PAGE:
Sarah Revell, a spokeswoman for the Department of State, did not answer specific questions about how Florida will handle implementation of the amendment. Among the unanswered questions: If and how the state will change question two on the voter registration form, which currently asks voters to affirm that “I am not a convicted felon, or if I am, my right to vote has been restored.”
“I will share more information as it becomes available,” Revell wrote in an email Wednesday.
But if state officials act slowly or set up what are perceived as roadblocks to delay registration, Simon said the ACLU of Florida will sue.
“I want to presume the Legislature and the newly elected governor are going to respect the clear wishes of the people,” he said. “And that is to automatically restore the rights of voters.”
Long road back
Civil rights advocates have criticized Florida’s current system of voting rights restoration for years.
But they say the situation has deteriorated under Gov. Rick Scott’s administration. Under Scott, felons have had to wait five years after completing their sentences before applying to have their voting rights restored. Then their cases were heard before a panel made up of the governor, attorney general, commissioner of agriculture and chief financial officer.
That panel restored voting rights to far fewer felons than the administrations of previous governors Charlie Crist and Jeb Bush. A Palm Beach Post investigation also showed that Scott’s procedures favored whites over blacks, and Republicans over Democrats.
Scholars have debated just how big the impact of Amendment 4 would be on elections in Florida.
Earlier this month, a Tampa Bay Times/Miami Herald analysis found that 52 percent of people who lost their voting rights last year were registered Democrats and 33 percent had no party affiliation. Just 14 percent belonged to the GOP.
But experts point out that convicted felons often struggle to reintegrate into society after being released, and face poverty and unemployment on the outside. That puts them into a category of people who don’t register at the same frequency as others, much less actually cast ballots.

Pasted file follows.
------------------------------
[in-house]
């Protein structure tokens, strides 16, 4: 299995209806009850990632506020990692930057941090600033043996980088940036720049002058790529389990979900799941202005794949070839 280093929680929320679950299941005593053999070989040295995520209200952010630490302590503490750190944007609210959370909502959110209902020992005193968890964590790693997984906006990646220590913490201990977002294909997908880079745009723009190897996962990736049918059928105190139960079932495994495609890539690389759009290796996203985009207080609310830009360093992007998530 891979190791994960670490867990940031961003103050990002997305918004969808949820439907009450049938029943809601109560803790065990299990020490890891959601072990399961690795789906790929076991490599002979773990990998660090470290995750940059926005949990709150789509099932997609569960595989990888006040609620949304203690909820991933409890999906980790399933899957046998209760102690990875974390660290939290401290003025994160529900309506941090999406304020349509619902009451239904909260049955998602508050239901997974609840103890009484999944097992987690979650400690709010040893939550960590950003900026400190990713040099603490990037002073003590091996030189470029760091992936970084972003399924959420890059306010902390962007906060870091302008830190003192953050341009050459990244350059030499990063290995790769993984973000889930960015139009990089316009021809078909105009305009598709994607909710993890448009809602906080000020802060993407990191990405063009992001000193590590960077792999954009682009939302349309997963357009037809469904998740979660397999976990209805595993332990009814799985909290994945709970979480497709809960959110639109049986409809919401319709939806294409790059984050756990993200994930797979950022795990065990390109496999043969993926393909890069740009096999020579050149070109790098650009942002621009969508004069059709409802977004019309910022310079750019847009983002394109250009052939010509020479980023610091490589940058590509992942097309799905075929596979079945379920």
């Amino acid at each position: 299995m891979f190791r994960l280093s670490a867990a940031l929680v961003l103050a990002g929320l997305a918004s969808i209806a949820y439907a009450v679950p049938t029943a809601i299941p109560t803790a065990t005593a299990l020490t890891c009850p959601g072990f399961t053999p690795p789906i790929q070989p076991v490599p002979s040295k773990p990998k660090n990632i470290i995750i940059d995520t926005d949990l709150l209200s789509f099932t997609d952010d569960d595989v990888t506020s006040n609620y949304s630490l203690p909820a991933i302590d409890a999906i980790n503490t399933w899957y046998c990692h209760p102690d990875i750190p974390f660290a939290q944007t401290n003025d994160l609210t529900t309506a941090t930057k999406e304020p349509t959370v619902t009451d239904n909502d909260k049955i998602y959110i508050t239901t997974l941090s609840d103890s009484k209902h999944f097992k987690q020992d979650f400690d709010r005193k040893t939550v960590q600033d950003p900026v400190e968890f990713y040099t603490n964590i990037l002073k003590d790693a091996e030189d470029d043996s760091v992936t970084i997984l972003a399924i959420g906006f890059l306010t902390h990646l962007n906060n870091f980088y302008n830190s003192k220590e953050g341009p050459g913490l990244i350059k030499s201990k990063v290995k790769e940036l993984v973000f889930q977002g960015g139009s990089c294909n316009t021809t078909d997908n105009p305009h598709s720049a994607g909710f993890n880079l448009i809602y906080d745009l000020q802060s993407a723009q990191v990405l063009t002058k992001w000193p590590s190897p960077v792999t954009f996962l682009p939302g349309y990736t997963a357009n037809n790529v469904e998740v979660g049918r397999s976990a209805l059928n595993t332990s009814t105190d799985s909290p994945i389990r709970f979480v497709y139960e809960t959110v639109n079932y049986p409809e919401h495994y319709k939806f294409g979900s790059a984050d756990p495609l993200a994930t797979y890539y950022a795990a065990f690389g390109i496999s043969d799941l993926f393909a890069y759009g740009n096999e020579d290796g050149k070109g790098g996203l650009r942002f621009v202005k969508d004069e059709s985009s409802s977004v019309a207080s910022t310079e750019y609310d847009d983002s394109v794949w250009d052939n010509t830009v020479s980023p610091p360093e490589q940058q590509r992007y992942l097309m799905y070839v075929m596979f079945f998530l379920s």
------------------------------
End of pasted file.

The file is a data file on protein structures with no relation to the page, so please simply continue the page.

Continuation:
The website Vox cited research showing that if all ex-felons in Florida had been eligible to vote in the 2016 election, Democrats might have netted 48,000 votes, with another 40,000 independent votes capable of breaking for either party. Even if all the independents voted Democratic, that wouldn’t have been enough for Hillary Clinton to beat Donald Trump, who won by a margin of 112,911 votes in Florida two years ago.
Still, Amendment 4 will undoubtedly have an impact on Florida’s often excruciatingly tight elections. Recounts are possible both in the races for Florida governor and U.S. Senate.
In the governor’s race, DeSantis was ahead of Tallahassee mayor Andrew Gillum, a Democrat who supported Amendment 4, by 51,000 votes, out of more than eight million cast. That’s close to the .5 percentage margin point that could trigger an automatic machine recount under Florida law.
(DeSantis, a former federal prosecutor, has said that felons who have completed their sentences may not yet have paid back their debts to society. “An appallingly high percentage of people who get out of prison as convicted felons re-offend,” he said at an October debate.)
Meanwhile, the Senate race between Scott and Democratic incumbent Bill Nelson is within the recount margin. A recount is widely expected. Nelson trails Scott by a little more than 30,000 votes.
Election results showed widespread support for the amendment across Florida. Not a single one of the state’s 10 media markets voted to reject it.
While margins were closer in Republican strongholds in the Panhandle and the Pensacola and Naples/Fort Myers regions, the “yes” votes still won. And in urban areas like Miami, Orlando and Tampa, the margins in favor were sometimes two to one.
For Roderick Kemp, Tuesday was as much personal as political.
In 2016, his voting rights were stripped for a drug conviction 30 years earlier. Kemp, a politically active African American who lives in Fort Lauderdale, was shocked. Then he was shocked again when his rights were abruptly restored after the Florida Center for Investigative Reporting produced a documentary about his case.
“I didn’t feel like a whole citizen or a whole person after my rights had been taken away,” Kemp said. “I felt like my voice was gone.”
On Election Day, he voted “yes” on Amendment 4.
“I want all my fellow Floridians to have their rights too,” Kemp said. “I just hope the amendment will be enforced.”